This is Part 1 of a 17 chapter eBook, “Agency New Business: Put On That Damn Sales Hat,” which you can download at no cost here.

The eBook covers everything from pre-prospecting preparation to working opportunities to close. 

The majority of the eBook focuses on elements that agencies either often overlook, are too busy to consider, or are simply too lazy to pursue.

The agency landscape is changing rapidly and daily, not only for agencies, but for clients: doing things the same way won’t cut it.

We released “Put On That Damn Sales Hat” as an overall agency new business primer for marketing services firms, so they can put on their sales hat with purpose and confidence.


prospecting list

Chapter 1: Make Your Prospecting List Choices Count

Putting on your sales hat at the very beginning of the prospecting process is vital to long-term success.

Shortcuts at the start of the process can kill you at the end of the game.

It’s all about the “quality in, quality out” principle: the value of the input usually influences the value of the output, or “garbage in, garbage out.”

In our experience, where Agencies typically fall down at the outset is in the development of prospecting lists*.


Simply buying lists from suppliers based on expected dimensions (like geography and sector) while a good place to start, isn’t good enough.

Put some quality thought into your list.

Ask yourself the following: How does the prospect fit with the quality and character of your agency?

Do they seem to be more entrepreneurial in spirit or more corporate in their persona?

Beyond the basic “category experience” dimension, what other value can your agency bring to the table?

And probably the element that should be given the greatest consideration is: Will I get excited about selling this prospect?

If the answer is no, you may not want to put them on your list.


 Titles can be tricky.

The other critical element is title selection.

With Marketers moving around at the speed of light these days, it’s important you select the right decision maker title and  make certain that the prospect is indeed carrying that title.

Check LinkedIn at a minimum and if you have the manpower, call into the prospect company-it’s what we do at RSW/US as a final step, but know that’s not always possible at the agency level.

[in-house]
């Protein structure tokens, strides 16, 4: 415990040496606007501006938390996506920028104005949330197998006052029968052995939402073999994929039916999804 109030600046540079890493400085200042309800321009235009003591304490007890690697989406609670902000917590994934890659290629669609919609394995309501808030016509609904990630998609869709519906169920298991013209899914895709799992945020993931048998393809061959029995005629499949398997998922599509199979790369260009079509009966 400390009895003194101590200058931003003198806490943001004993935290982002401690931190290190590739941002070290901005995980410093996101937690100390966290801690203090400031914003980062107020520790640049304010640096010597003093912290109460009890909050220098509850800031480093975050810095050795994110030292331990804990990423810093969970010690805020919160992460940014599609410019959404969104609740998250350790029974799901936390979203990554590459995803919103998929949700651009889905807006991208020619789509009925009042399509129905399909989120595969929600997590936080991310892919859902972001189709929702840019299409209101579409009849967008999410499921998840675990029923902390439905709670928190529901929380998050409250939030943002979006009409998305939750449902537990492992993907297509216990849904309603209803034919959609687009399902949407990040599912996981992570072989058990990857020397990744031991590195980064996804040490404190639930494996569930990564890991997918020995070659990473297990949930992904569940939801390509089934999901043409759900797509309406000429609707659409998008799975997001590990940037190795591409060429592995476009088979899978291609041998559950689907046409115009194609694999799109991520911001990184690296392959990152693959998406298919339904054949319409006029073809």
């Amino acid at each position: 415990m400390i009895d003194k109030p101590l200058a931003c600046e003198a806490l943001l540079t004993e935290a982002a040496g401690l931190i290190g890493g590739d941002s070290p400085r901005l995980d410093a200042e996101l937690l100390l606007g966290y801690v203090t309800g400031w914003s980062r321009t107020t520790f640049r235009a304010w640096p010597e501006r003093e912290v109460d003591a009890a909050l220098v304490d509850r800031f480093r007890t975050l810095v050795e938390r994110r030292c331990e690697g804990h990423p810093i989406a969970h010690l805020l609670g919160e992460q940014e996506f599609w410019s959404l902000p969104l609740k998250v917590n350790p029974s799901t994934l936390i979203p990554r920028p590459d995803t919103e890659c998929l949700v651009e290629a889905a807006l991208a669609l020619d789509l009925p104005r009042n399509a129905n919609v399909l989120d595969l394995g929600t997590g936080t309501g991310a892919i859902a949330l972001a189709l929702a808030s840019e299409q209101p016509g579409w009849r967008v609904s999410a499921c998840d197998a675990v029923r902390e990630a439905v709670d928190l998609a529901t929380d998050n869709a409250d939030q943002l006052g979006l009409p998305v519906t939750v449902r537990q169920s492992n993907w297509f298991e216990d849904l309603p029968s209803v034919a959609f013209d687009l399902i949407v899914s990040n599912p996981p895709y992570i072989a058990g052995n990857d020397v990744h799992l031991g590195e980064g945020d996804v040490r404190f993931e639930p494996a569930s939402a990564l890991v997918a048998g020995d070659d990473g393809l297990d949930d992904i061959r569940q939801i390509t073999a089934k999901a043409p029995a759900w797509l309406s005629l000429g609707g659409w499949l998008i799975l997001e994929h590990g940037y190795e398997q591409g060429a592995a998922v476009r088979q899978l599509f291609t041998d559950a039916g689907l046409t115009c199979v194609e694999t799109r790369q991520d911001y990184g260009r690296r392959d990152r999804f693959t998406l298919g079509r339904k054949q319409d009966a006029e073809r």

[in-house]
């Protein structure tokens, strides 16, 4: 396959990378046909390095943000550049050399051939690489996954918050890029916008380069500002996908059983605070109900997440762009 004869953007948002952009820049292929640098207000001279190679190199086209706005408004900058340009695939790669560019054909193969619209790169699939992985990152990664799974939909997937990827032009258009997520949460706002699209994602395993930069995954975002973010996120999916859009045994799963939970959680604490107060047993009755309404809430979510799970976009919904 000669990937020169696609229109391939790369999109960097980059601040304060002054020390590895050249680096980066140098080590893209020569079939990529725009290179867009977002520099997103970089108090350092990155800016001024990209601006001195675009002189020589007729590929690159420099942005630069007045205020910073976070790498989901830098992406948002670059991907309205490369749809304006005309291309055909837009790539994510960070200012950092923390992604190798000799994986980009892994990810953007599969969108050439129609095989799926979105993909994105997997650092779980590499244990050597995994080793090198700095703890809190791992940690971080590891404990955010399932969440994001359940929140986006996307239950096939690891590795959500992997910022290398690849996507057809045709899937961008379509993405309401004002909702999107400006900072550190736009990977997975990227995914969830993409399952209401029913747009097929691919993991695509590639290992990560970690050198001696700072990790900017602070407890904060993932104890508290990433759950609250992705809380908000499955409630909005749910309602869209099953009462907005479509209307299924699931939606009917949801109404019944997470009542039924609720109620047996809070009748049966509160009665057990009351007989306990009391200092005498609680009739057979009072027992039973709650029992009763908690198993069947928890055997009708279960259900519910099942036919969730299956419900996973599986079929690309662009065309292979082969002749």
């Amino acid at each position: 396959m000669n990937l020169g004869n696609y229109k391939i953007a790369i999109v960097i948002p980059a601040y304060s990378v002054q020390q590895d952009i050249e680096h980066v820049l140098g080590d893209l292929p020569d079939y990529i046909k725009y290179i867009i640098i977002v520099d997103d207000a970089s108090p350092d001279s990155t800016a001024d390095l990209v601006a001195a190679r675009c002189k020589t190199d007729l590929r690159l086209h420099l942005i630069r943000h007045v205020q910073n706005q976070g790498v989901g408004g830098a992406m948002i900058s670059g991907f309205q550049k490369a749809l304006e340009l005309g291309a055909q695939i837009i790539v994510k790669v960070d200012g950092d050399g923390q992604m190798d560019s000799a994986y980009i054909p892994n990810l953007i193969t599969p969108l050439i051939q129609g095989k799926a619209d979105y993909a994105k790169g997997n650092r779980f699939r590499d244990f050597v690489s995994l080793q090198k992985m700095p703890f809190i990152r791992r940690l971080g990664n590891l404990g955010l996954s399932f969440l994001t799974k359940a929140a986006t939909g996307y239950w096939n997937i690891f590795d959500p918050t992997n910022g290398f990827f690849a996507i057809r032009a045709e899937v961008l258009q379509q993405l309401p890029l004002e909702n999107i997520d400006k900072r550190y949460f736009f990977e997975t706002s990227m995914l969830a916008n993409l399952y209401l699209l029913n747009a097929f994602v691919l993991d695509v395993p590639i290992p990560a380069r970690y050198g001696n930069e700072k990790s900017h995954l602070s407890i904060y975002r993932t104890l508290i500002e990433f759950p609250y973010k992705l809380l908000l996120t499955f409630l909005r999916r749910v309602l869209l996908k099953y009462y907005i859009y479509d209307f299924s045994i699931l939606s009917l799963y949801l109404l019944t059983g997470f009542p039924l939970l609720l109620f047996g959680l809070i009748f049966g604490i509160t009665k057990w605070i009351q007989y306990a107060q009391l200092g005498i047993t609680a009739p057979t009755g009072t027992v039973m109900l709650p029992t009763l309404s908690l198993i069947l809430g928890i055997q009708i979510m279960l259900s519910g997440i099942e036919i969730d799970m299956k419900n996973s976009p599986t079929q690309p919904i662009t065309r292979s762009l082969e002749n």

Take whatever extra steps you can to confirm data prior to spending the time and effort working it.


prospecting list

Lists are never as accurate as you think they are.

Simply buying lists from a list provider who isn’t well-versed in the Marketing space is dangerous.

We’ve had clients come to us with pre-purchased lists only to find that roughly 50% of the list was current.

Providers like The List do a better job, but it’s still tough to keep cleaning cycles up to pace with the rate of market change.

So do your homework, don’t accept lists as quality right out of the gate, and work to clean them prior to spending time and money against them.

So while lists may get overlooked as a  requirement for you to put on that damn sales hat, they definitely are.

It’s not unlike a direct mail campaign you might pull together for a client.

I’ve heard direct marketers tell me that list and message are equally as important when creating a successful campaign.

I would say that the same holds true in agency new business prospecting as well.

Great lists drive solid success in programs we run at RSW/US.


*Actually starts when Agencies hire people that aren’t adequately equipped to manage an Agency new business selling process. 

Hiring the guy who used to sell medical devices because you want to build up a health care portfolio isn’t going to get you where you want to be. 

Selling an Agency is unlike selling any other service (and of course any product). 

While the medical device sales guy might “get” his audience to some degree, selling the ethereal of an Agency is so far beyond the scope of any other sale.

Mark is a 30-year veteran of the consumer packaged goods, advertising, and marketing service industry. Mark started his career at DDB Needham in Chicago prior to earning his MBA from the J.L. Kellogg Business School at Northwestern where he majored in Marketing and Economics. Prior to starting RSW/US in 2005, Mark was General Manager for AcuPOLL, a global research consultancy. Sneider worked in Marketing for S.C. Johnson and KAO Brands. Sneider has been invited to speak at numerous Agency events and network conferences domestically and internationally including the 4A’s, Magnet, NAMA, TAAN, and MCAN. Sneider has been featured in prominent industry publications including Adweek, Media Post, e-Marketer, and Forbes. When not working (which often seems like not often), Mark likes to run miles, go to church, and just chill with a hard copy issue of Fast Company.